sabato 18 febbraio 2012

Matthew Picton and the paper sculpture


Hiroshima 1930 (2008)

Contemporary artist Matthew Picton  is a professional artist since 1998 and has exhibited widely on the West coast of the United States and in numerous art fairs.He working with maps.
His work seeks to address the evolution of civilization by re-creating the aesthetic and historical changes of the developing city, and his latest show at Sumarria Lunn provides a skewed take on the exponential growth of cities and the meaning of documentation. 

Dallas november 22 1963 (2011)
The paper sculptures of Hiroshima and Washinton DC reverse the approach of the urban infrastructure sculptures.  These works concentrate on the  the spaces in between the street lines, the lived in sites. Creating a sort of stripped down abstract architecture, the urban form presented as an idealized and utopian type of not architecture.


The empty forms of the pure white spaces avoid associations with memory, carrying no trace of the past, just empty vessels that can contain the imagination of memory. a sort of not architecture.
Las Vegas 1972 (2011)
Hiroshima can in many ways be seen as a memorial to the citizens who inhabited and lived within it’s spaces before the catastrophic annihilation occured. The non space of the abstracted architecture, the empty container seems like an appropriate means to commemorate the lives that were once lived within those spaces.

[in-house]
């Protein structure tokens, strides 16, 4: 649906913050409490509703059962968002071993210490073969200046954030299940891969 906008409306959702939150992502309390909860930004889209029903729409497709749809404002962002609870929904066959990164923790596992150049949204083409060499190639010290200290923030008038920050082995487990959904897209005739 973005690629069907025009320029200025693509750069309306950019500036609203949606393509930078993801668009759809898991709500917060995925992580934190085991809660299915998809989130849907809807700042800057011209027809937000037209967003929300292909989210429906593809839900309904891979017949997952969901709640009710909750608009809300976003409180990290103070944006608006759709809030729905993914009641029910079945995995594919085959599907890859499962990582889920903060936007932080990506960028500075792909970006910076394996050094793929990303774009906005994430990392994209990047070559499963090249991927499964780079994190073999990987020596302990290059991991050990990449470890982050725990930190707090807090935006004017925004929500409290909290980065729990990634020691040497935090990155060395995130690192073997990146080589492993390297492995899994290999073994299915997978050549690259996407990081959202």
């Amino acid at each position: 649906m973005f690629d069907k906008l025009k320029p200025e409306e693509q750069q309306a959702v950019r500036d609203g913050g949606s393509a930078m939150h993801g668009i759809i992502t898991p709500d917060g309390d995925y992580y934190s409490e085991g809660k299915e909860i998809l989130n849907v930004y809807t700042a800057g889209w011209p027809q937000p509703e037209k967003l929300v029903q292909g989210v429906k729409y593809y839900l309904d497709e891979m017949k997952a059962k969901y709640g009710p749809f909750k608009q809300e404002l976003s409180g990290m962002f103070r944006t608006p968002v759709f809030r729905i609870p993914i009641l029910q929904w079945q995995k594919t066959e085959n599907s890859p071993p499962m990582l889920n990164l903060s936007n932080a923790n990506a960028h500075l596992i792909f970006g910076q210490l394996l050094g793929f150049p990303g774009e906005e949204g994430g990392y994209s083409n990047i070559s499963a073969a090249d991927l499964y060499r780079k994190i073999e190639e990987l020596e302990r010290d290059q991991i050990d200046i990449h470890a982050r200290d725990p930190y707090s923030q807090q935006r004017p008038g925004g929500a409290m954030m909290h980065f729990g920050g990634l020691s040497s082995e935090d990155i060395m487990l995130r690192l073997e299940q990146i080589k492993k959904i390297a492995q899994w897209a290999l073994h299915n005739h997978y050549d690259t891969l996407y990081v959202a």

Washington DC
Then he created an aerial view of Dallas with film stills that show JFK's route the day he was assassinated and and other sites such as Jerusalem, created from The New Testament, The Torah, The Armenian Bible and The Koran,The 1854 London Cholera epidemic created from the book covers of “The Plague Years” by Daniel Defoe, Lower Manhattan, created from headlines that accompanied the 2001 world Trade center bombing and DVD covers of the film “Towering Inferno” also book covers of the novel “The Plot Against America” by Philip Roth,  Las Vegas created from texts from Hunter S Thompson’s “Fear and Loathing in Las Vegas” luminescent paint and Hollywood has been inspired by the film Earthquake and the documentary Killer Quake. He used the covers of both films for building his piece. The map can be read as a cartography of the effects of imaginary and future earthquakes affecting Los Angeles.




The next exhibition "Urban Narratives" can be seen at Sumarria Lunn Gallery London from 8 March until 6 April.

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